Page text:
2 Baby Jessica Saga in
1987 • Jessica McClure, an 18 month old girl fell into a 22 feet abandoned well • What followed is a huge media coverage(for weeks) • The whole world watched every step in rescue effort. • There was a tearful relief after rescue made by a parallel shaft.
3 What happened after? •
This brought people together. • McClure family received more than $700,000 in charity. • Jessica and her parents suffered a lot, having been through this. • There was a movie called Everybody's Baby based on this. • Now you've seen how did people react to this.
4 Well, how did people
react to this? • There was a genocide in Rwanda. • 800,000 people were brutally murdered (including babies) • Did baby Jessica get more CNN coverage than the genocide? May be, yes(there's nothing wrong about that) • So, why did we not feel the same for mass killings? • Its a question of why we feel more inclined to suffering by one person more than tragedies suffered by more people.
5 Its a question to
be answered and you can find it here. Do we really not care about a tragedy as the number of sufferer increases? Why did I make this presentation? I think its important to understand what drives us and our behavior. "One man's death is a tragedy, but a million deaths is a statistic“ – Joseph Stalin "If I look at the mass, I will never act. If I look at one, I will“ – Mother Teresa
The Identifiable Victim Effect An
experiment carried out by Deborah Small(Prof at University of Pennsylvania) Given a sum of money($5) and asked to donate some amount to two conditions: 1. A Statistical condition (Food shortages effect 3 million children in Malawi and collective statistics like this) 2. An identifiable condition (A girl who is suffering and it reads that you can change her life as a result of your financial gift and more)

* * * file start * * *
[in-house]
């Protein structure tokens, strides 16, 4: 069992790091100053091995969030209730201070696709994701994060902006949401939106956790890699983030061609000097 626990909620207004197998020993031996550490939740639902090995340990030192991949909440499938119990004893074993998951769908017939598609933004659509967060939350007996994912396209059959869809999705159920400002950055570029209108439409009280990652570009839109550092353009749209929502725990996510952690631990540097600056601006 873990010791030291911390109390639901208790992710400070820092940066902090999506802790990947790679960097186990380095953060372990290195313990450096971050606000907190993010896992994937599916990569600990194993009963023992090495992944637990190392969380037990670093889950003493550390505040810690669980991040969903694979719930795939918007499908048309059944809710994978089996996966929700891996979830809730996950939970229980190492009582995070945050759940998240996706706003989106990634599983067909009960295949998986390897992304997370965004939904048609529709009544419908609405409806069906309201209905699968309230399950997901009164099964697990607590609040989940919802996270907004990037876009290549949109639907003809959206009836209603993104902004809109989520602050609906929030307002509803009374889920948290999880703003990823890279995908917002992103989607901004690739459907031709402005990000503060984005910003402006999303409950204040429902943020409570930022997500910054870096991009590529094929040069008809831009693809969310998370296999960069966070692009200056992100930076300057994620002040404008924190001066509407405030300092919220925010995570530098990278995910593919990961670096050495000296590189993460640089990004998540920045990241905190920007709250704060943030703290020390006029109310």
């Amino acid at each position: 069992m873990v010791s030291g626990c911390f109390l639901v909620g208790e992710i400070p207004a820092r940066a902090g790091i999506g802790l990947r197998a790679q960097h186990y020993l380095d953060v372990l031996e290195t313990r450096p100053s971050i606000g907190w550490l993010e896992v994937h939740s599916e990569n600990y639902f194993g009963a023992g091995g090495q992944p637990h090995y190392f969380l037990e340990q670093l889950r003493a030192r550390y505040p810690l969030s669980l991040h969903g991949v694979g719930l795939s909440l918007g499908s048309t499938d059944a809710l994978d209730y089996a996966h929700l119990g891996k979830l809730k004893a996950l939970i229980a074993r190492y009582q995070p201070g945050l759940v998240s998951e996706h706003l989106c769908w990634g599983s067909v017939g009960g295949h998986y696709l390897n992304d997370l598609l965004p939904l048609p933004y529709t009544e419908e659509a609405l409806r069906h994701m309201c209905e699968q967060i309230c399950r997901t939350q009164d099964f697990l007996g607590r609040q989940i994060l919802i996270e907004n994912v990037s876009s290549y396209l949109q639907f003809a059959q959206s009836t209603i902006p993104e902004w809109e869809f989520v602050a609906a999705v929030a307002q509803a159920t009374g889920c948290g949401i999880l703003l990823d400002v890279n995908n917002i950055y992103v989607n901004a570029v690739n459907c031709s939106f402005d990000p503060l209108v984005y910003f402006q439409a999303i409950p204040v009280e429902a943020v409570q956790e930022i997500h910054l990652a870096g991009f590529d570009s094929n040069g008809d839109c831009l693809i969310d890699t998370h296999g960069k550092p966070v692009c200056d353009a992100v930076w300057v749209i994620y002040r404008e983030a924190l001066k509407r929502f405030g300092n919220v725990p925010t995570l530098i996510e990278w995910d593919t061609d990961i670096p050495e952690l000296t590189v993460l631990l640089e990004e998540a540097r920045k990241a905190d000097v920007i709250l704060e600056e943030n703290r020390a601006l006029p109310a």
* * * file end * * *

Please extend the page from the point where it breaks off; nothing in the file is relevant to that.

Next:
Identifiable condition Statistical condition Results
Donation to statistical condition(23%) was half that of identifiable condition (48%) We have empathy towards a sufferer whom we can see, feel their pain and know more details. Unfortunately we don't feel the same when sufferers are not individualized.
8 Who is implementing identifiable
victim effect? American Cancer society uses the same in its campaigns. They use a powerful word "survivor" that identifies a person who has survived a cancer. A survivor is anyone who can create a network of sympathetic people who can act as the "identifiable" . Individuals connected to a survivor are motivated to give their help to the ACS. A good cause indeed!
9 Closeness, Vividness and the
"Drop-in-the- Bucket" Effect. Assume you are on your way to your dream job with a new suit and while crossing a bridge you find a girl who had fallen into water unable to swim, just a few feet away. You are a good swimmer and there's no time to remove your clothes. All of us put in this situation would jump into the water not thinking about $1000 suit and the dream job interview. It’s a human life at stake.
Thinking about the girl -
Another perspective. Would you have helped the girl if she was in a third world nation contracting malaria? Would you have the same motivation to save the girl? Its not that we are hard hearted humans who would not help. It is just because the problems are far away, out of our control and takes a lot of effort by many people to solve the malaria problem. We feel less emotional, less vividness in realizing the situation. Hence lesser motivation to help.
15 Some solutions People act
only when the problem is personalized. This behavior does not help solve large problems that face planet Earth. Do you care about 1 Degree increase in temperature? So, when you hear about a thousand victims of a flood, think an individual (say a small kid) who lost his parents. This can get you to act! Can change in moral principles happen?
Copyright DailyLeapFrog.com 16 Follow me
on Slideshare at www.slideshare.net/NivashKumar This presentation is a summary of Chapter 9 of Dan Ariely's book "The upside of irrationality", I strongly recommend you read this book if you like the stuff in this presentation. All credits to Dan Ariely and his collaborators for having done remarkable work in his book.